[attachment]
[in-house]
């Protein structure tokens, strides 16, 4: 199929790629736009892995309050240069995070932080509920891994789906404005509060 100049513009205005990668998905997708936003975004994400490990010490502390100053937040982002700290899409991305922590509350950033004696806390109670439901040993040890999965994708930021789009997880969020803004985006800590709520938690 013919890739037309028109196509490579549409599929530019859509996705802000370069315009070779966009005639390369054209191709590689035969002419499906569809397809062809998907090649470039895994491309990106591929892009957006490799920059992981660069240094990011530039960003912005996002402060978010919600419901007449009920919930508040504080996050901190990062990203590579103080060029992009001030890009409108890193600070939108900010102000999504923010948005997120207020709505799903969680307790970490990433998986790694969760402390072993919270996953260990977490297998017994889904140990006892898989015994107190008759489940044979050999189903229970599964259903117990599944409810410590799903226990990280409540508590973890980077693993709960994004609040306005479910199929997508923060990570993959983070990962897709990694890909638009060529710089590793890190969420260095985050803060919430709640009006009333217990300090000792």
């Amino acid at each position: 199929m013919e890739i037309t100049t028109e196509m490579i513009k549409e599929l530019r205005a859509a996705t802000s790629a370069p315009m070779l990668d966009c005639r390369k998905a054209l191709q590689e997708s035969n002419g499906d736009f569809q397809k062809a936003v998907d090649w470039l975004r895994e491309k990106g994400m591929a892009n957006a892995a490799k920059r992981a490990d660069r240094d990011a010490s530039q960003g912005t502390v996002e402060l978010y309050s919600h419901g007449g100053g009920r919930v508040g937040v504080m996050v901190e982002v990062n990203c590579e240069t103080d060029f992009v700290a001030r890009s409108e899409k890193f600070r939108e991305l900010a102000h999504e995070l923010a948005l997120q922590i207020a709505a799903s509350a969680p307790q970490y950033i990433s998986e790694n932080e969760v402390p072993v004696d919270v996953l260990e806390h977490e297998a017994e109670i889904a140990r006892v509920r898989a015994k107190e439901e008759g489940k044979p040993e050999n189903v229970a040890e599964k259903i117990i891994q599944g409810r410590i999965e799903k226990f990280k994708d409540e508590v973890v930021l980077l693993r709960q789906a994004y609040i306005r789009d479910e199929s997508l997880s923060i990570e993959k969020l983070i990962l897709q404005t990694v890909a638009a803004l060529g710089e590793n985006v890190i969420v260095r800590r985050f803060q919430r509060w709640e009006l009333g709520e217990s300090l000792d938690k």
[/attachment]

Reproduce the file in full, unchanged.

[in-house]
């Protein structure tokens, strides 16, 4: 199929790629736009892995309050240069995070932080509920891994789906404005509060 100049513009205005990668998905997708936003975004994400490990010490502390100053937040982002700290899409991305922590509350950033004696806390109670439901040993040890999965994708930021789009997880969020803004985006800590709520938690 013919890739037309028109196509490579549409599929530019859509996705802000370069315009070779966009005639390369054209191709590689035969002419499906569809397809062809998907090649470039895994491309990106591929892009957006490799920059992981660069240094990011530039960003912005996002402060978010919600419901007449009920919930508040504080996050901190990062990203590579103080060029992009001030890009409108890193600070939108900010102000999504923010948005997120207020709505799903969680307790970490990433998986790694969760402390072993919270996953260990977490297998017994889904140990006892898989015994107190008759489940044979050999189903229970599964259903117990599944409810410590799903226990990280409540508590973890980077693993709960994004609040306005479910199929997508923060990570993959983070990962897709990694890909638009060529710089590793890190969420260095985050803060919430709640009006009333217990300090000792």
């Amino acid at each position: 199929m013919e890739i037309t100049t028109e196509m490579i513009k549409e599929l530019r205005a859509a996705t802000s790629a370069p315009m070779l990668d966009c005639r390369k998905a054209l191709q590689e997708s035969n002419g499906d736009f569809q397809k062809a936003v998907d090649w470039l975004r895994e491309k990106g994400m591929a892009n957006a892995a490799k920059r992981a490990d660069r240094d990011a010490s530039q960003g912005t502390v996002e402060l978010y309050s919600h419901g007449g100053g009920r919930v508040g937040v504080m996050v901190e982002v990062n990203c590579e240069t103080d060029f992009v700290a001030r890009s409108e899409k890193f600070r939108e991305l900010a102000h999504e995070l923010a948005l997120q922590i207020a709505a799903s509350a969680p307790q970490y950033i990433s998986e790694n932080e969760v402390p072993v004696d919270v996953l260990e806390h977490e297998a017994e109670i889904a140990r006892v509920r898989a015994k107190e439901e008759g489940k044979p040993e050999n189903v229970a040890e599964k259903i117990i891994q599944g409810r410590i999965e799903k226990f990280k994708d409540e508590v973890v930021l980077l693993r709960q789906a994004y609040i306005r789009d479910e199929s997508l997880s923060i990570e993959k969020l983070i990962l897709q404005t990694v890909a638009a803004l060529g710089e590793n985006v890190i969420v260095r800590r985050f803060q919430r509060w709640e009006l009333g709520e217990s300090l000792d938690k």